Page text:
Entity Framework Core Performance – Beware Of N+1 Queries

After working with Entity Framework 6 (EF 6) for several years, a software developer can predict the SQL statements being generated by EF just by looking at the LINQ queries. With Entity Framework Core (EF Core) the SQL statement generation has changed - in some cases for the better, in others for the worse.

In diesem Artikel:

Entity Framework Core Performance – Beware Of N+1 Queries
Pawel Gerr ist Architekt und Consultant bei Thinktecture. Er hat sich auf .NET Core Backends spezialisiert und kennt Entity Framework von vorne bis hinten.

In this blog post we will check a few LINQ queries and see which of them are executing N+1 SQL statements where N is the number of selected records.

Given is a DbContext with 2 entities Product and ProductGroup. (Repo with sample code: github.com/PawelGerr/Presentation-EntityFrameworkCore)

				
					public class DemoDbContext : DbContext
{
   public DbSet<Product> Products { get; set; }
   public DbSet<ProductGroup> ProductGroups { get; set; }
}

public class Product
{
   public Guid Id { get; set; }
   public string Name { get; set; }

   public Guid GroupId { get; set; }
   public ProductGroup Group { get; set; }
}

public class ProductGroup
{
   public Guid Id { get; set; }
   public string Name { get; set; }

   public ICollection<Product> Products { get; set; }
}
				
			

Let’s print out all product groups having the word "Group" in their names with corresponding products via Include() first and using Select() second.

				
					// Using Include()
var groups = Context.ProductGroups
               .Include(g => g.Products)
               .Where(g => g.Name.Contains("Group"))
               .ToList();

Print(groups);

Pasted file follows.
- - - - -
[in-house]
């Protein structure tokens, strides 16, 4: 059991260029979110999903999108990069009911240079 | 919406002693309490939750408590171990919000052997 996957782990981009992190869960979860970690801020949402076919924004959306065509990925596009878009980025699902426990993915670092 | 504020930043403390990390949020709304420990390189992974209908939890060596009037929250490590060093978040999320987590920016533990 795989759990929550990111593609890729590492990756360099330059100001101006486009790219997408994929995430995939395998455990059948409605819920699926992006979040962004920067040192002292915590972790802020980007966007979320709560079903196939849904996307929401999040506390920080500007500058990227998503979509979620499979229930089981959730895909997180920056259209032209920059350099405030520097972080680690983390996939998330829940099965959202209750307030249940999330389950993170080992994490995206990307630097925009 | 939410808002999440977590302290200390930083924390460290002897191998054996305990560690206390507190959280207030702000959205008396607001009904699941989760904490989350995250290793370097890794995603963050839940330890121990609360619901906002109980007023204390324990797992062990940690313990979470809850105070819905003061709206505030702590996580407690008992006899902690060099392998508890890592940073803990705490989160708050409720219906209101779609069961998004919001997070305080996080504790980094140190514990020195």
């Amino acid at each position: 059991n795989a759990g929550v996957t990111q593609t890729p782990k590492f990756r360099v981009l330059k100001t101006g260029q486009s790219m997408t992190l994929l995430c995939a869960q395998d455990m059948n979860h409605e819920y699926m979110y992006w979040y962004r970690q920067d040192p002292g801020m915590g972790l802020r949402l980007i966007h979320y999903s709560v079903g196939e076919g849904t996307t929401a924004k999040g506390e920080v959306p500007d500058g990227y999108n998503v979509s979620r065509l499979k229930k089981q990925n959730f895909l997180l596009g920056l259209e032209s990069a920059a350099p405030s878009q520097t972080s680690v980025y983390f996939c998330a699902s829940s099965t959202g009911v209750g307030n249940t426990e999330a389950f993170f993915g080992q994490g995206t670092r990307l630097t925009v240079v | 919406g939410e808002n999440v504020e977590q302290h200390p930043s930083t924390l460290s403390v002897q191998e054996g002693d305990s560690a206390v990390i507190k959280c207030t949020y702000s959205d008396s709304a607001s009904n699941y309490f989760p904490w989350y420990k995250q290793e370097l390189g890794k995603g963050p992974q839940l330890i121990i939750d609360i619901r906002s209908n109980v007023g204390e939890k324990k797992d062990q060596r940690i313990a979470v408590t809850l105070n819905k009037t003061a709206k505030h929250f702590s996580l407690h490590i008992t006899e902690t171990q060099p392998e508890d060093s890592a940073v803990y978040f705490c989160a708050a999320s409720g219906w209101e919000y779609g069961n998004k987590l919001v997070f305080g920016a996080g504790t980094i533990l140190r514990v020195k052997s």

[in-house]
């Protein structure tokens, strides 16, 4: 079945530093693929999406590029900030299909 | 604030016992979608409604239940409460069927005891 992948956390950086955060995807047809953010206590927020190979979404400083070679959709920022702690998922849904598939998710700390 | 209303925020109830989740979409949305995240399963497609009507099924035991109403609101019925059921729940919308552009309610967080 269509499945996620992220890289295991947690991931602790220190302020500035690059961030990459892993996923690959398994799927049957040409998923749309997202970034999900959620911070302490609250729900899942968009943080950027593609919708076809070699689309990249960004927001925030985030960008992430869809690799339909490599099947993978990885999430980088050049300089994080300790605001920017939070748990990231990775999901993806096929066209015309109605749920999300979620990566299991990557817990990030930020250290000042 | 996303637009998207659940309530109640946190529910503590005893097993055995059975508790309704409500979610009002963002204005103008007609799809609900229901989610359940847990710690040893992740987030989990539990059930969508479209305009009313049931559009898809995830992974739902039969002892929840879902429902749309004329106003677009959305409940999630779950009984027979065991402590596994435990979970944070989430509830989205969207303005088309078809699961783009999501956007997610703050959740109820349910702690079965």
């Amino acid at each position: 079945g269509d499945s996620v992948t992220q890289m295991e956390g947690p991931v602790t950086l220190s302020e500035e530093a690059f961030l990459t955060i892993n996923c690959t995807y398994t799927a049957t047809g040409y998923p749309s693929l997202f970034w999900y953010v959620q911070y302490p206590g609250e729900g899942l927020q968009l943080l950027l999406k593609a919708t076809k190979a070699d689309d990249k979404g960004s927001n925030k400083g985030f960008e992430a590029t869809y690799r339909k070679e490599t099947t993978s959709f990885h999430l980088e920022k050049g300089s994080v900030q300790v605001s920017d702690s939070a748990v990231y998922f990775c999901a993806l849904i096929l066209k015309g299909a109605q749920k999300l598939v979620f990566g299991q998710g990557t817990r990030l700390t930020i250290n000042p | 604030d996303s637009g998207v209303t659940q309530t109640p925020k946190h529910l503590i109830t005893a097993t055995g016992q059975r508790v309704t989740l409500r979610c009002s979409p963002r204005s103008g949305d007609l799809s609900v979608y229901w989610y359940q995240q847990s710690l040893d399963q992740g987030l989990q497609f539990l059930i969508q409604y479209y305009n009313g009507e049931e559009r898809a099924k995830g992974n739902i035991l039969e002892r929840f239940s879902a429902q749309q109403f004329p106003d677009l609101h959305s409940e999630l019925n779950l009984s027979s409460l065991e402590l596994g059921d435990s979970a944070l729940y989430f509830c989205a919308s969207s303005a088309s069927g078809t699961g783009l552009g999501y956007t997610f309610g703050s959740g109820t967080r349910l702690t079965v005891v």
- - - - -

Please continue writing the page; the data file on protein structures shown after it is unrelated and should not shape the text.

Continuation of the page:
// Using Select()
var groups = Context.ProductGroups
               .Where(g => g.Name.Contains("Group"))
               .Select(g => new
               {
                  ProductGroup = g,
                  g.Products
               })
               .ToList();

Print(groups);
				
			

In both cases 2 SQL statements are executed by EF Core: 1 for the product groups and 1 for the products. On the contrary, EF  6 executes just 1 statement. This may imply that the performance of EF 6 is better than the of EF Core, but in practice it is worse because the queries are getting huge and produce more load on the database.

				
					-- Fetching product groups
SELECT [g].[Id], [g].[Name]
FROM [ProductGroups] AS [g]
WHERE CHARINDEX(N'Group', [g].[Name]) > 0
ORDER BY [g].[Id]

-- Fetching products
SELECT [g.Products].[Id], [g.Products].[GroupId], [g.Products].[Name]
FROM [Products] AS [g.Products]
INNER JOIN
(
    SELECT [g0].[Id]
    FROM [ProductGroups] AS [g0]
    WHERE CHARINDEX(N'Group', [g0].[Name]) > 0
) AS [t] ON [ g.Products].[GroupId] = [t].[Id]
ORDER BY [t].[Id]

				
			

Now we don’t take all products but only those with the term "1"  in their names and print them out twice(!). 

				
					var groups = Context.ProductGroups
               .Where(g => g.Name.Contains("Group"))
               .Select(g => new
               {
                  ProductGroup = g,
                  Products = g.Products.Where(p => p.Name.Contains("1"))
               })
               .ToList();

Print(groups); // 1st iteration over product groups
Print(groups); // 2nd iteration over product groups
				
			

The result is disappointing. Having 5 product groups matching the condition we get 11 SQL statement executions: 1 query for fetching 5 product groups and (2 * 5 = 10) for fetching the products. Let’s put a ToList() at the end of the products query.

				
					var groups = Context.ProductGroups
               .Where(g => g.Name.Contains("Group"))
               .Select(g => new
               {
                  ProductGroup = g,